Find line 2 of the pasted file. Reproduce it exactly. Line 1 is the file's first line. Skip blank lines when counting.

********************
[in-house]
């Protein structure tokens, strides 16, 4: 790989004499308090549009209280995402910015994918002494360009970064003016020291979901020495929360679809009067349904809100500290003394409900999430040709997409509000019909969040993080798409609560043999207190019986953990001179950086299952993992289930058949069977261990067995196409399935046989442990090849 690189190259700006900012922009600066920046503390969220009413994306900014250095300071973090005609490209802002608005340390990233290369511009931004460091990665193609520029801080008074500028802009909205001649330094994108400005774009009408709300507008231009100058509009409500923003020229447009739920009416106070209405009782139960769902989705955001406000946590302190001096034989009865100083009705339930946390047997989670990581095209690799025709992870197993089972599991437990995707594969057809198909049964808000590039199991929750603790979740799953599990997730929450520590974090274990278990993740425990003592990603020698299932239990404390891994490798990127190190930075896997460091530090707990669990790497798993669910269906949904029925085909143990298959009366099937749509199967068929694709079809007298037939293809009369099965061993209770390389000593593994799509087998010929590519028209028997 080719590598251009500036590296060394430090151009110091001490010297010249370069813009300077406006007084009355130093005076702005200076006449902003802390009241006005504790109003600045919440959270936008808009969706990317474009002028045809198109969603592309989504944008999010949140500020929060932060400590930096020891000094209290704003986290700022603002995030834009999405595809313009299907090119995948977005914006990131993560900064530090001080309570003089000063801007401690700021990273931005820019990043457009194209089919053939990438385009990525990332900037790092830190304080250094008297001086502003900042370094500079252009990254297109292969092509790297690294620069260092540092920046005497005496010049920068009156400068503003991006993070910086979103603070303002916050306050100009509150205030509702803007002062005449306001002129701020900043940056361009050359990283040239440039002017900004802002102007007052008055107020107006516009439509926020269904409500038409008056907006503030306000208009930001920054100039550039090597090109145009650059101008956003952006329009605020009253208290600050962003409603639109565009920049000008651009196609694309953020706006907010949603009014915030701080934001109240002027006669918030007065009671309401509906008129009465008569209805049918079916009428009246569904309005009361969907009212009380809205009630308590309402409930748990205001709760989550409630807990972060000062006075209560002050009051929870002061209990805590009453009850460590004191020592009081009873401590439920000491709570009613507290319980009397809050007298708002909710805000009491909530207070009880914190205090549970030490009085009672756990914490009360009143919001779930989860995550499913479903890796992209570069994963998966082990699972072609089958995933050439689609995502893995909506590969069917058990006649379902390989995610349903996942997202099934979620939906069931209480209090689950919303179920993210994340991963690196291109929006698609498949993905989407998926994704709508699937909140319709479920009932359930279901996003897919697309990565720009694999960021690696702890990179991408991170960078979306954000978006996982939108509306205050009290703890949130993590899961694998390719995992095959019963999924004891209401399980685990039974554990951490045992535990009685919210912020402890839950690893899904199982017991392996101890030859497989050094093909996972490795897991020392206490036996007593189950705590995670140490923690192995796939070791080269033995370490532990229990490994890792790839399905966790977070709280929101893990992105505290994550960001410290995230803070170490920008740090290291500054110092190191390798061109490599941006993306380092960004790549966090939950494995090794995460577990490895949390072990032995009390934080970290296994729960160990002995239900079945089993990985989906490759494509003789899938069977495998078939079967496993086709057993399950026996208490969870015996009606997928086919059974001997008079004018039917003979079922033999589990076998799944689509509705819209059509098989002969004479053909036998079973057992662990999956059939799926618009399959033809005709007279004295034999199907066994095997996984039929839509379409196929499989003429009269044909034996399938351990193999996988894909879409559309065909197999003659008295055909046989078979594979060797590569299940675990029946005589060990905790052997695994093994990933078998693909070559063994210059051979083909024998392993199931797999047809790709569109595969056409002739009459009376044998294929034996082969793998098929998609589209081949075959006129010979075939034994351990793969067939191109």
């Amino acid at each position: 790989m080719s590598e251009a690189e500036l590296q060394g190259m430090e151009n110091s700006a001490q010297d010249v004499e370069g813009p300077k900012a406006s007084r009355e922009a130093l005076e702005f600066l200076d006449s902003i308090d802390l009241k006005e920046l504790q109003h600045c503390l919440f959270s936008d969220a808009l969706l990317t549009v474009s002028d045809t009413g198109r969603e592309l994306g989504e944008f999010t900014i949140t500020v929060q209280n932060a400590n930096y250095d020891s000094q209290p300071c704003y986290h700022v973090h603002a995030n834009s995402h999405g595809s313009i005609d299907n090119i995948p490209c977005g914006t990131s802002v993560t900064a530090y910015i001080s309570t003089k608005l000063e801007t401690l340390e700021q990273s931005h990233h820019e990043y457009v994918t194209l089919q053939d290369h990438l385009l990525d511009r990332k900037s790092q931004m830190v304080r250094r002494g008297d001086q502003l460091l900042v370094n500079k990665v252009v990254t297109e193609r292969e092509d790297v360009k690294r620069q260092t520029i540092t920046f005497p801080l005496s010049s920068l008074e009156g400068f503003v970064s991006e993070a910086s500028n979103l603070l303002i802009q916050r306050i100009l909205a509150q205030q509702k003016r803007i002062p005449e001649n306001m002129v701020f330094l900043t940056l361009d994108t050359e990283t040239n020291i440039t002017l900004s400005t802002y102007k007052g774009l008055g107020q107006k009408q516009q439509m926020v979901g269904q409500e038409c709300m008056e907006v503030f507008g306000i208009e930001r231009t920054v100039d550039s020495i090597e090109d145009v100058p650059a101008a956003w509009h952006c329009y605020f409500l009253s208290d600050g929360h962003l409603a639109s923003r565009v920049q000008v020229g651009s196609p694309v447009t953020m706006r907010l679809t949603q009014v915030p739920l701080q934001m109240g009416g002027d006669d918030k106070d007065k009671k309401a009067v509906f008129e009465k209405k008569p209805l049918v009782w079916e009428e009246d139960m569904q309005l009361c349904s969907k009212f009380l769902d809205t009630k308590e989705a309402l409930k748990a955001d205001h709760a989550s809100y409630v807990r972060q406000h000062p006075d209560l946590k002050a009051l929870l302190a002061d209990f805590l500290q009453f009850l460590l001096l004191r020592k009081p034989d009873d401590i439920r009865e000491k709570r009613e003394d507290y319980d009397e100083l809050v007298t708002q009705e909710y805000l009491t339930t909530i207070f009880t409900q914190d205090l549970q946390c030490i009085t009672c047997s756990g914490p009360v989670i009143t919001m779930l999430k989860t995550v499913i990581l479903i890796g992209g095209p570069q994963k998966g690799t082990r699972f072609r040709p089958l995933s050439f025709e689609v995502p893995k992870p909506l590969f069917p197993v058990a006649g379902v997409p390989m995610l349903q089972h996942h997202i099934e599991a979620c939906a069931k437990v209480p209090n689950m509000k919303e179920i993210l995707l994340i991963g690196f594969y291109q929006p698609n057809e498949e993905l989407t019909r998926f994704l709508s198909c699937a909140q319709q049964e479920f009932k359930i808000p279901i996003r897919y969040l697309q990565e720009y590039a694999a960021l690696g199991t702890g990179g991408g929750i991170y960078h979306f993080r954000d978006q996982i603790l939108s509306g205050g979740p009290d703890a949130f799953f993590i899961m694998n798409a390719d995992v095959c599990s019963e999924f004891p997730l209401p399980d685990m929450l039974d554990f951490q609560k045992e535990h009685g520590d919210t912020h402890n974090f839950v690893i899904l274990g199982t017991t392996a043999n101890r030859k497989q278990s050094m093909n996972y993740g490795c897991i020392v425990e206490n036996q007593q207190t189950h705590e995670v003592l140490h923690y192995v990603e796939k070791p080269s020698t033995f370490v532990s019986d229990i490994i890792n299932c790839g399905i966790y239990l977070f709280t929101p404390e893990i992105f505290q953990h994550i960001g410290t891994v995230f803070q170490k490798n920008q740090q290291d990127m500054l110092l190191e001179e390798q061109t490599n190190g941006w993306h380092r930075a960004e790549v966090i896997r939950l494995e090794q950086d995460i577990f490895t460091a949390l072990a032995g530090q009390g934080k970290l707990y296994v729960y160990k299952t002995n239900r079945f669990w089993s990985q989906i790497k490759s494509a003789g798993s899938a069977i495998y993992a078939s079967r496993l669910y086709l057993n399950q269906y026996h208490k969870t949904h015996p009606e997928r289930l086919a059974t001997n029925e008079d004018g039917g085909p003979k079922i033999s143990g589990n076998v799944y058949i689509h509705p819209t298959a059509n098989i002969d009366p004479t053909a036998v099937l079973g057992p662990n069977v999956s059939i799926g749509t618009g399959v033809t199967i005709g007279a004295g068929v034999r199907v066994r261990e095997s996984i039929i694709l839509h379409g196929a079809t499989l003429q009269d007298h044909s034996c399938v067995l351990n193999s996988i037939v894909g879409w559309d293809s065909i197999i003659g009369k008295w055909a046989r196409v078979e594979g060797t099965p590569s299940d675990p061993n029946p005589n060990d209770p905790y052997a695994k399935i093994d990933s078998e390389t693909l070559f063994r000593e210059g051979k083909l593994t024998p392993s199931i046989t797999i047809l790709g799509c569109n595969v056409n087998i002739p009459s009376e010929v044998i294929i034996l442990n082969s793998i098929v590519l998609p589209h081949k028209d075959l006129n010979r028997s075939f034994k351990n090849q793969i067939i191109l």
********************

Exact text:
């Protein structure tokens, strides 16, 4: 790989004499308090549009209280995402910015994918002494360009970064003016020291979901020495929360679809009067349904809100500290003394409900999430040709997409509000019909969040993080798409609560043999207190019986953990001179950086299952993992289930058949069977261990067995196409399935046989442990090849 690189190259700006900012922009600066920046503390969220009413994306900014250095300071973090005609490209802002608005340390990233290369511009931004460091990665193609520029801080008074500028802009909205001649330094994108400005774009009408709300507008231009100058509009409500923003020229447009739920009416106070209405009782139960769902989705955001406000946590302190001096034989009865100083009705339930946390047997989670990581095209690799025709992870197993089972599991437990995707594969057809198909049964808000590039199991929750603790979740799953599990997730929450520590974090274990278990993740425990003592990603020698299932239990404390891994490798990127190190930075896997460091530090707990669990790497798993669910269906949904029925085909143990298959009366099937749509199967068929694709079809007298037939293809009369099965061993209770390389000593593994799509087998010929590519028209028997 080719590598251009500036590296060394430090151009110091001490010297010249370069813009300077406006007084009355130093005076702005200076006449902003802390009241006005504790109003600045919440959270936008808009969706990317474009002028045809198109969603592309989504944008999010949140500020929060932060400590930096020891000094209290704003986290700022603002995030834009999405595809313009299907090119995948977005914006990131993560900064530090001080309570003089000063801007401690700021990273931005820019990043457009194209089919053939990438385009990525990332900037790092830190304080250094008297001086502003900042370094500079252009990254297109292969092509790297690294620069260092540092920046005497005496010049920068009156400068503003991006993070910086979103603070303002916050306050100009509150205030509702803007002062005449306001002129701020900043940056361009050359990283040239440039002017900004802002102007007052008055107020107006516009439509926020269904409500038409008056907006503030306000208009930001920054100039550039090597090109145009650059101008956003952006329009605020009253208290600050962003409603639109565009920049000008651009196609694309953020706006907010949603009014915030701080934001109240002027006669918030007065009671309401509906008129009465008569209805049918079916009428009246569904309005009361969907009212009380809205009630308590309402409930748990205001709760989550409630807990972060000062006075209560002050009051929870002061209990805590009453009850460590004191020592009081009873401590439920000491709570009613507290319980009397809050007298708002909710805000009491909530207070009880914190205090549970030490009085009672756990914490009360009143919001779930989860995550499913479903890796992209570069994963998966082990699972072609089958995933050439689609995502893995909506590969069917058990006649379902390989995610349903996942997202099934979620939906069931209480209090689950919303179920993210994340991963690196291109929006698609498949993905989407998926994704709508699937909140319709479920009932359930279901996003897919697309990565720009694999960021690696702890990179991408991170960078979306954000978006996982939108509306205050009290703890949130993590899961694998390719995992095959019963999924004891209401399980685990039974554990951490045992535990009685919210912020402890839950690893899904199982017991392996101890030859497989050094093909996972490795897991020392206490036996007593189950705590995670140490923690192995796939070791080269033995370490532990229990490994890792790839399905966790977070709280929101893990992105505290994550960001410290995230803070170490920008740090290291500054110092190191390798061109490599941006993306380092960004790549966090939950494995090794995460577990490895949390072990032995009390934080970290296994729960160990002995239900079945089993990985989906490759494509003789899938069977495998078939079967496993086709057993399950026996208490969870015996009606997928086919059974001997008079004018039917003979079922033999589990076998799944689509509705819209059509098989002969004479053909036998079973057992662990999956059939799926618009399959033809005709007279004295034999199907066994095997996984039929839509379409196929499989003429009269044909034996399938351990193999996988894909879409559309065909197999003659008295055909046989078979594979060797590569299940675990029946005589060990905790052997695994093994990933078998693909070559063994210059051979083909024998392993199931797999047809790709569109595969056409002739009459009376044998294929034996082969793998098929998609589209081949075959006129010979075939034994351990793969067939191109």